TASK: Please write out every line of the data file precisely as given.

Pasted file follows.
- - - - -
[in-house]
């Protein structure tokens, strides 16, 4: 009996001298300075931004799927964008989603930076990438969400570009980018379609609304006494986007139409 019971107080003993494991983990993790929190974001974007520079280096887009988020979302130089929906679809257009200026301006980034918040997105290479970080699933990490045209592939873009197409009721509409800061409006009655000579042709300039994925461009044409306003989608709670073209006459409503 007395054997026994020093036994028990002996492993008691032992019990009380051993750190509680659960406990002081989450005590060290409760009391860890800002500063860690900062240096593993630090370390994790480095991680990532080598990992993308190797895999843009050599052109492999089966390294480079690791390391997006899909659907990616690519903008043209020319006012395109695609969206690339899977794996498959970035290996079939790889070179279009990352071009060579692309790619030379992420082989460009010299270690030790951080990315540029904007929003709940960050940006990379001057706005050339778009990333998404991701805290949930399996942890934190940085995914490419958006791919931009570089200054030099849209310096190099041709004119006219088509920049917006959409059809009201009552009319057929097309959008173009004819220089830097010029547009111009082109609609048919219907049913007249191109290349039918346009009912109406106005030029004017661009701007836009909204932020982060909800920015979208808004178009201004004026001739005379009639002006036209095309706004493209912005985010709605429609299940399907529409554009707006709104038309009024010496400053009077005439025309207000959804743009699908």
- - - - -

[in-house]
């Protein structure tokens, strides 16, 4: 009996001298300075931004799927964008989603930076990438969400570009980018379609609304006494986007139409 019971107080003993494991983990993790929190974001974007520079280096887009988020979302130089929906679809257009200026301006980034918040997105290479970080699933990490045209592939873009197409009721509409800061409006009655000579042709300039994925461009044409306003989608709670073209006459409503 007395054997026994020093036994028990002996492993008691032992019990009380051993750190509680659960406990002081989450005590060290409760009391860890800002500063860690900062240096593993630090370390994790480095991680990532080598990992993308190797895999843009050599052109492999089966390294480079690791390391997006899909659907990616690519903008043209020319006012395109695609969206690339899977794996498959970035290996079939790889070179279009990352071009060579692309790619030379992420082989460009010299270690030790951080990315540029904007929003709940960050940006990379001057706005050339778009990333998404991701805290949930399996942890934190940085995914490419958006791919931009570089200054030099849209310096190099041709004119006219088509920049917006959409059809009201009552009319057929097309959008173009004819220089830097010029547009111009082109609609048919219907049913007249191109290349039918346009009912109406106005030029004017661009701007836009909204932020982060909800920015979208808004178009201004004026001739005379009639002006036209095309706004493209912005985010709605429609299940399907529409554009707006709104038309009024010496400053009077005439025309207000959804743009699908």